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Help & guidance Guides to Good Practice

Project planning and requirements

Angie Payne, Kieron Niven (Ed.), Archaeology Data Service / Digital Antiquity, Guides to Good Practice

Define project goals. How much field time is available?

Before beginning a project, it is best to identify the scan objectives (what to scan and how many), a list of deliverables, and any project limitations (such as limited field time). While one may wish to scan an object or structure at the highest resolution possible, practical limitations of time and processing power make this unrealistic. Key considerations including project goals and deliverables, data resolution, RGB/intensity data collection, and the use of survey targets need to be determined before entering the field. These issues are discussed in greater detail below.

In general, and significantly where laser scan data is used as the basis for visualisation techniques, data creators should be aware of the principles outlined in The London Charter (2009) and, in particular, Principles 4 to 6 dealing with documentation, sustainability and access.

What is the appropriate point density/data resolution for an object? How does resolution affect file size?

Point density is defined as the average distance between XYZ coordinates in a point cloud. Point density or spacing is also referred to as data resolution. There are two primary considerations when trying to determine the appropriate point density for scanning an object and these include the minimum feature size to detect on the object and the accuracy of the scan system. According to English Heritage, the following formula can be used to determine an appropriate data resolution based on a minimum feature size: Q = 1 – (m/s)

Where Q is the quality of the data (% confidence the object will be detectable), m is the point density on the object and s is the minimum feature size. For example, for an object with a minimum feature size of 6 mm (s) a scan resolution of 12 mm would be unacceptable where 2mm resolution (m) would indicate a 66% confidence (Q) that the feature would be detectable. English Heritage suggests, as a good rule of thumb, that “the point density be at least half the size of the smallest feature”. (English Heritage 2009, 7.2.4).

An additional consideration is the inherent accuracy of the scan system being used. For example, if a sample long range scanner has a tested system accuracy of 6mm, while the scanner can scan at a resolution lower than 6mm, doing so only increases the noise in the data and does not result in a finer measurement. For finer measurements less than 6mm, a system with higher accuracy would therefore be required.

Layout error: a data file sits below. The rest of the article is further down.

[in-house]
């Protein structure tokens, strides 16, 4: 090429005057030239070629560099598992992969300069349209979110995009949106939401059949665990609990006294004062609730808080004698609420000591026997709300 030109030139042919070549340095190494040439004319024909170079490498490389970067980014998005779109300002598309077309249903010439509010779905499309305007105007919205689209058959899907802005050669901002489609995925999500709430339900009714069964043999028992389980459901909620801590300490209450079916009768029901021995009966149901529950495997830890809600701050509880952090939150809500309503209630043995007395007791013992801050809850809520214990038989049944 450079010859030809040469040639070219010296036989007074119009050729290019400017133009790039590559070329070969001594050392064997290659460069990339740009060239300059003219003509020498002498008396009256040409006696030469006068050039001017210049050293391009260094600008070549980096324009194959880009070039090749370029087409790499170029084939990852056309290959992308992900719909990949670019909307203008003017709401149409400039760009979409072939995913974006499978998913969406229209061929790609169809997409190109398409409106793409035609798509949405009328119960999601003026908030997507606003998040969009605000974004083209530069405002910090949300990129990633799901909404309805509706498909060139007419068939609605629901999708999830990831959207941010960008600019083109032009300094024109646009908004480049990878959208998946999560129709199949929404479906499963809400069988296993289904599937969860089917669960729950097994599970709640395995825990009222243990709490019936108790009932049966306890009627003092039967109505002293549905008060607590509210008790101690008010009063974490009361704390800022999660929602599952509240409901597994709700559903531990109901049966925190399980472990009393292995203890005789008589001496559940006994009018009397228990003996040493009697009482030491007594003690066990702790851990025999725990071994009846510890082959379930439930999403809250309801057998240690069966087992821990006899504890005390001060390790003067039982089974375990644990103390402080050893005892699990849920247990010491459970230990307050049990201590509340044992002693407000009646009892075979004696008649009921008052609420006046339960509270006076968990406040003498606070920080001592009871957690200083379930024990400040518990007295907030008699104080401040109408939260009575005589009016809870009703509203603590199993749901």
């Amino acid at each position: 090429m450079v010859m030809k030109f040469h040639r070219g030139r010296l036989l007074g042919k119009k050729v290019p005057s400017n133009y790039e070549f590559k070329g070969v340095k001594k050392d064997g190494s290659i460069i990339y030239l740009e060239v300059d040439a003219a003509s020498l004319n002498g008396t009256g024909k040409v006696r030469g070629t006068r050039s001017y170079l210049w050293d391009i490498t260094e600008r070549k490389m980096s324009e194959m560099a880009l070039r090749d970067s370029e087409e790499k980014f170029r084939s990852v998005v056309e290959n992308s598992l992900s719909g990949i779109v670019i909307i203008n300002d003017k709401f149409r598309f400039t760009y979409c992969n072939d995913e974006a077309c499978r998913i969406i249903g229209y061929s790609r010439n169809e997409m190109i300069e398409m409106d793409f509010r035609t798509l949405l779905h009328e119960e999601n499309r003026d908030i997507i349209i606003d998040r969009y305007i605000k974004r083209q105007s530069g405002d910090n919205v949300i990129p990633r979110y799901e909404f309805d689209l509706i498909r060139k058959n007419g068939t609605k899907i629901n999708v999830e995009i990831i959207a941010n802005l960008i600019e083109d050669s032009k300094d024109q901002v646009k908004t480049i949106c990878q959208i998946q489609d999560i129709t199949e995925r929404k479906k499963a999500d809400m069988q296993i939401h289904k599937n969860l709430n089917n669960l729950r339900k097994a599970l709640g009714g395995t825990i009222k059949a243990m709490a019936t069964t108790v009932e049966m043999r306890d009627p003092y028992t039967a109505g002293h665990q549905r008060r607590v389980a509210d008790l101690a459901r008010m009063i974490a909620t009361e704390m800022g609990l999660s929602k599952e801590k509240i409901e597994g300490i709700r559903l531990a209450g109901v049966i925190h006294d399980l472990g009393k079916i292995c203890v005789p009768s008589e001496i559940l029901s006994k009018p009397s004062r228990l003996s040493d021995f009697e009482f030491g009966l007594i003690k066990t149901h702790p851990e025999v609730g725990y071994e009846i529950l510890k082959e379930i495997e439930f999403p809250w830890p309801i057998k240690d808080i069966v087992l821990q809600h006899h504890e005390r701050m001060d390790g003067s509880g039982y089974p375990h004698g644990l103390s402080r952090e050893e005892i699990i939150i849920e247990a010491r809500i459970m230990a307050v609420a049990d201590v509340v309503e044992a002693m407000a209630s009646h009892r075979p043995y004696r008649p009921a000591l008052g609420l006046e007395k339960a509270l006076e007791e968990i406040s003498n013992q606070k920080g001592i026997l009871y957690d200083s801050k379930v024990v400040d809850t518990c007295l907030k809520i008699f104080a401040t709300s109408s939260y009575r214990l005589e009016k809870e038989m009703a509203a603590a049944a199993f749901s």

A final consideration with regards to point density is file size and scan time. Again while maxing out data resolution might be tempting, doing so greatly increases data acquisition time and resulting file size. The image below (figure 1) illustrates a comparison of different data resolutions and associated scan times and file sizes for a scan with a sample long range scanner.

Examples of scan time and filesize at various resolutions
Figure 9: Examples of scan time and filesize at various resolutions

Given the factors of field time, data resolution and quantity or size of objects to scan, the best approach is to develop a priority list of objects and appropriate data resolutions that can be modified as circumstances may change in the field. For additional information on point density in laser scanning, please refer to Section 7.2.4 ‘Point Density and Measurement Precision’ in English Heritage’s Metric Survey Specifications for Cultural Heritage (English Heritage 2009).

Will the project include RGB/Color data acquisition? What methods will be used?

If RGB data is acquired in the field, then the methods used for acquisition need to be documented. In general, RGB acquisition and post processing is a very complex process. Many scanners provide the ability to capture RGB data internally while there are also numerous options that allow the user to acquire and map separate digital images onto data (external). In either case, if accurate color acquisition is a priority to the project, the use of an additional lighting system is recommended to provide uniform lighting across a scan scene or object.

screenshot of a poor color example
Figure 10: Poor color example